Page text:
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You Visit Tour. Webb Lion Fountain. June 1 2017. Photo David B. Hollingsworth

Rare 19th-Century Doll Represents Significant Addition to Barry Art Museum Collection

By Jon Cawley

When Old Dominion University's Barry Art Museum opens this fall, its extensive inventory of studio glass sculptures, paintings and automatons will also feature an antique doll collection that now includes a rare, and mysterious, 19th-century French Rochard doll, which stirred excitement across the art world after its recent auction.

In January, Carolyn and Richard Barry purchased the doll from Theriault's Auction House in Maryland for $335,000 - a record for an antique doll. It was created by Antoine Edmund Rochard, a famed doll designer whose work is highly valued for unusual characteristics, that can be found on the Barry doll, such as finely modeled faces, parted lips, lifelike glass eyes as well as new inventions at the time like a built-in kaleidoscope and jeweled necklace that includes microphotographs.

The doll will become part of a collection that includes more than 80 other dolls given to the museum by the Barrys. In total, they donated funds and an art collection valued at $35 million - the largest gift in the University's history - to create the museum. The 24,000-square-foot building will hold more than 100 studio glass sculptures and works by American modernist painters from the Barry's collection as well as some important paintings from the University's art collection. It is scheduled to open in the fall of 2018.

Rochard filed a patent in 1867 from which the doll was designed. One of its prominent features is a Stanhope necklace that retains 24 of its 28 original micro-photographs, including images of the Pavilion d'Orléans at Fontainbleau, Sainte-Chappelle and other landmarks in and near Paris.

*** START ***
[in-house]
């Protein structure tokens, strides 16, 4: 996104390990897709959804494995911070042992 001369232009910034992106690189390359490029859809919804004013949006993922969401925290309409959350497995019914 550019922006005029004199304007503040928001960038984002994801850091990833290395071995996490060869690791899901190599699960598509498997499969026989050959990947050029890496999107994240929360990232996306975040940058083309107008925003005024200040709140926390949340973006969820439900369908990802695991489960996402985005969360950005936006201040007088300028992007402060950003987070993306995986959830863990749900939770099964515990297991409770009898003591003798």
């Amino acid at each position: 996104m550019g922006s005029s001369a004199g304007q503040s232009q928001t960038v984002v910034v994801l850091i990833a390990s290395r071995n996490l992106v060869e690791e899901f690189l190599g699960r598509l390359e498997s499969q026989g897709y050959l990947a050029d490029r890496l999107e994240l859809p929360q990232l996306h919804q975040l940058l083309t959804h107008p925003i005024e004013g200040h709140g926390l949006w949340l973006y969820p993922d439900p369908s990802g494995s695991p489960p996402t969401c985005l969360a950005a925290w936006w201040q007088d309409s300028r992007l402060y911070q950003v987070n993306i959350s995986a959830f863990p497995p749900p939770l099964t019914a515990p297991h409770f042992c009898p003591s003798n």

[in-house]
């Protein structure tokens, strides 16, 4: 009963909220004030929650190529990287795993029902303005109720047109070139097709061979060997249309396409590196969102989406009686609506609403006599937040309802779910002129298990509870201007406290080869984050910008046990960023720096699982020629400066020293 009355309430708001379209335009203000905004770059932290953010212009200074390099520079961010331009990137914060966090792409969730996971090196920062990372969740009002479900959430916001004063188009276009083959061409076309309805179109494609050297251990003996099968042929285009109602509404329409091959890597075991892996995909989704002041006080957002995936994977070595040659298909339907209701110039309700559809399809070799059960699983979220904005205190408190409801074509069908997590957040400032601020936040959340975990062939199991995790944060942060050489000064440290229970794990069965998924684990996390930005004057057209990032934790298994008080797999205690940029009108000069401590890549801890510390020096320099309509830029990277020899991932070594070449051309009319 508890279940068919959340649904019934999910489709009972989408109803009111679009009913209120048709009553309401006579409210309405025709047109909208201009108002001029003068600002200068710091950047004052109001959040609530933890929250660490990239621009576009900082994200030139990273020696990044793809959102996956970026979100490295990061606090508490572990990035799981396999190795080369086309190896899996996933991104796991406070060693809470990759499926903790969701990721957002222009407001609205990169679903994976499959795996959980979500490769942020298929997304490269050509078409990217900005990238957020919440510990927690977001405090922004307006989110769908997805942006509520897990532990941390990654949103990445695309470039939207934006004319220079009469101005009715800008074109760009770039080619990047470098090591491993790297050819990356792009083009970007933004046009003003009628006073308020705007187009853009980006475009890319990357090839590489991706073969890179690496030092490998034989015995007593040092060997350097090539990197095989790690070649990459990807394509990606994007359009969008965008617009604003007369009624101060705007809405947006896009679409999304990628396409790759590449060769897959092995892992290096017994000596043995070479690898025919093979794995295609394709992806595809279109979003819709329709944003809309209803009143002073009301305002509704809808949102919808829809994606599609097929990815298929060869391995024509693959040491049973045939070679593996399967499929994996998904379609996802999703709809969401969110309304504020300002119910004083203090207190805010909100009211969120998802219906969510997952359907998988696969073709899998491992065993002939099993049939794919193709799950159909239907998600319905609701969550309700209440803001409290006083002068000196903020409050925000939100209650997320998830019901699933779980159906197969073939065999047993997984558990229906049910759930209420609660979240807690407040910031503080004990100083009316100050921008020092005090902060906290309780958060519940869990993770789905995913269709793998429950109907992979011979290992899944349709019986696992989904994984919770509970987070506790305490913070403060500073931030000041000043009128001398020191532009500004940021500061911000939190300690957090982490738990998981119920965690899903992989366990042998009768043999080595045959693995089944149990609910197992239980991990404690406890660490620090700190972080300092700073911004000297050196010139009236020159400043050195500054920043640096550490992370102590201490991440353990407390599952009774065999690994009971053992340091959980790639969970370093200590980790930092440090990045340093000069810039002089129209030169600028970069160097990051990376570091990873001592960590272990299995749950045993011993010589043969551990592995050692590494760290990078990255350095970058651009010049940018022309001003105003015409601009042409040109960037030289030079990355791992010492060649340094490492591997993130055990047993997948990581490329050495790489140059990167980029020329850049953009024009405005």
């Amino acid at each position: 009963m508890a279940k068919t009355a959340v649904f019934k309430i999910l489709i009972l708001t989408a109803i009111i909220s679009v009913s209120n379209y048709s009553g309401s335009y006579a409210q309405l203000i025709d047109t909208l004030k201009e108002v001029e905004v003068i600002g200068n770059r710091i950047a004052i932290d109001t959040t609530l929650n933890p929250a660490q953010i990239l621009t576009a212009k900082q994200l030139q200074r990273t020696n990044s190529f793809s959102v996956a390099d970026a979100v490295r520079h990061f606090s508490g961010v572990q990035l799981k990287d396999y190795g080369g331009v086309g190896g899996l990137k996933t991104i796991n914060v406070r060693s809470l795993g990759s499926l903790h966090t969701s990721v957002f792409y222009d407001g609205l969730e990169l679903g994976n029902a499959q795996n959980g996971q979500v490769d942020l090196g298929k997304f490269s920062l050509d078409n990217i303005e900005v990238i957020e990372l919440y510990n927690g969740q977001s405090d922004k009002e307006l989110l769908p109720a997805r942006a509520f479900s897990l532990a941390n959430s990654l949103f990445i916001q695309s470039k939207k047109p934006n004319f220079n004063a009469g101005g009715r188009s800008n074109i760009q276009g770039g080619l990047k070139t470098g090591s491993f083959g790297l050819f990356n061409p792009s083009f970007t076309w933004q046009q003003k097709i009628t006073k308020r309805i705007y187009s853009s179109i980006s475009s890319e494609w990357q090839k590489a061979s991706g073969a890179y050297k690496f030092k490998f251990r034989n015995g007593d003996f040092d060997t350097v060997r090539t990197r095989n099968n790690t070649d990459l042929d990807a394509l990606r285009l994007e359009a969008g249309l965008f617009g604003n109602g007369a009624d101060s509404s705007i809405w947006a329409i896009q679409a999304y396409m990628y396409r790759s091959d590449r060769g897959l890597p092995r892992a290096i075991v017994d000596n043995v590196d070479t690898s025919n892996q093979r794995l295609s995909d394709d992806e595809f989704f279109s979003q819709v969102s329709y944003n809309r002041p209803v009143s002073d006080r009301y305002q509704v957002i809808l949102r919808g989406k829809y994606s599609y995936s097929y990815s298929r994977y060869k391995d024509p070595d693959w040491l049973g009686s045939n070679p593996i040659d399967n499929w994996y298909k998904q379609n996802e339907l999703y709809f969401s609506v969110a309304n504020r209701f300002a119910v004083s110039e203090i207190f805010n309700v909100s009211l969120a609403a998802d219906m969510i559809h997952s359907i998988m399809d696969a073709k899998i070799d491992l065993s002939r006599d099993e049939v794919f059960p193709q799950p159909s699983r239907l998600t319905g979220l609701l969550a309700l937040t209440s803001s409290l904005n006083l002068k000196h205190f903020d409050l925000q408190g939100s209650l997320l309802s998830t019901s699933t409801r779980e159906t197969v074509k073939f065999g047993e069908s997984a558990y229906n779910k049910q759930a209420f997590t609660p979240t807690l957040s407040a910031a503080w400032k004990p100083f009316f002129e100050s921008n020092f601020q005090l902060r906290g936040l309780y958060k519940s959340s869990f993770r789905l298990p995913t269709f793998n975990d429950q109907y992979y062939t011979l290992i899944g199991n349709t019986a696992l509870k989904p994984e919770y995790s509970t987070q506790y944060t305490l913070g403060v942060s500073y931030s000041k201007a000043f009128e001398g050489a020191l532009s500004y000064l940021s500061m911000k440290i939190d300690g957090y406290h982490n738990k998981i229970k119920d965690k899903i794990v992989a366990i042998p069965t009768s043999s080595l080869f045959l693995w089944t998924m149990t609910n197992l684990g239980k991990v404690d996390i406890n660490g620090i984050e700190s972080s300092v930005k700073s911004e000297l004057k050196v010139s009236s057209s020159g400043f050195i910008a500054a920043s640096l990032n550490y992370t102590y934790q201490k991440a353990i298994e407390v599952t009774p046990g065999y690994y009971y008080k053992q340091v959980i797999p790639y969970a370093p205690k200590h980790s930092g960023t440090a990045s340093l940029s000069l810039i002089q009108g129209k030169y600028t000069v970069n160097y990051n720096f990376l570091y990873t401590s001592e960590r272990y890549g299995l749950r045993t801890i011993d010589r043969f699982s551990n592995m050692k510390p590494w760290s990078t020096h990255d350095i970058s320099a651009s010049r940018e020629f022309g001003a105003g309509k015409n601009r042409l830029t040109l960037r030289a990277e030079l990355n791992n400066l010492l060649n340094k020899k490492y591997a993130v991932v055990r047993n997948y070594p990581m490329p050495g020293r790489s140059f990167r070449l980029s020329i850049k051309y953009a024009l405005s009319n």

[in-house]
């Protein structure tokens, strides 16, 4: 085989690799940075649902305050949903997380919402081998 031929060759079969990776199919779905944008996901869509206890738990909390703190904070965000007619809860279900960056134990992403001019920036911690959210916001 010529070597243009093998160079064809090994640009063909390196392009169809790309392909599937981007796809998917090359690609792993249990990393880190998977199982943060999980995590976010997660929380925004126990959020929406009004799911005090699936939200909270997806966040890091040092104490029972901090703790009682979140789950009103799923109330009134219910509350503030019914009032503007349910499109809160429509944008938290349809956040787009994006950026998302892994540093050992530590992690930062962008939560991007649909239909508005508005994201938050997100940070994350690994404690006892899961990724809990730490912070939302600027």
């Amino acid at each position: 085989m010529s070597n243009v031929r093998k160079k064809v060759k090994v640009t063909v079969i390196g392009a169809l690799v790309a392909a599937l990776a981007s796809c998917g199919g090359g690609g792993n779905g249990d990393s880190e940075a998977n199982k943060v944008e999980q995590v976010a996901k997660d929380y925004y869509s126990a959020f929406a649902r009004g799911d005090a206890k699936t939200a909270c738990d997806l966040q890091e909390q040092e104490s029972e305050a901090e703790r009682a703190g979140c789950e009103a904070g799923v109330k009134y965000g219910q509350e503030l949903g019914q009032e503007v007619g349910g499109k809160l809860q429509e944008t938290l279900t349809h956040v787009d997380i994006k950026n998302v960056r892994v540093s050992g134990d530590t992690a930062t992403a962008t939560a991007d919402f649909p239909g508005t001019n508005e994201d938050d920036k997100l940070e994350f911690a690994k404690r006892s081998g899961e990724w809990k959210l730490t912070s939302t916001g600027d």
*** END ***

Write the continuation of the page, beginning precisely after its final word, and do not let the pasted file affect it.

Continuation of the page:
Jutta-Annette Page, executive director of the Barry Museum, is excited about the acquisition for its artistic significance, but also for the historic potential that is yet to be discovered below the surface.

She cited as an example one of the necklace's micro-photos, titled "Le Vengeur," which refers to a briefly published republican patriot journal of the time that strongly supported an all-out war against Prussia. Another photo depicts Paris' city hall shortly before it was torched by insurgents in conflicts associated with the Franco-Prussian War of 1870-71.

Because the doll was long-held in a private collection, it has never been the subject of academic research and discovery, Page said. That will change when it arrives at Old Dominion, she added.

"The inclusion of the Stanhope photographic image within the necklace of 'Le Vengeur' is particularly unusual and poignant," she said. "The image (of the banned newspaper) seems to refer to suppression of the press. Micro-photographs played a significant role during the time of the Prussian siege when communication between Paris and other unoccupied parts of the country relied on pigeons carrying micro-photographic messages across enemy lines. The maker of this doll, or its commissioning patron, clearly demonstrated his (or her) side of the political spectrum."

Page said the doll is one of fewer than a dozen examples of Rochard-patented dolls in existence today and one of the most complex and well-preserved.

"The Rochard doll is an exquisite example of a French fashion doll, a so-called Parisienne, a type represented by several dolls in the Barry collection," she said. "It will be a highlight of a gallery dedicated to dolls and historic automata (moving dolls) in the Barry Museum of Art."

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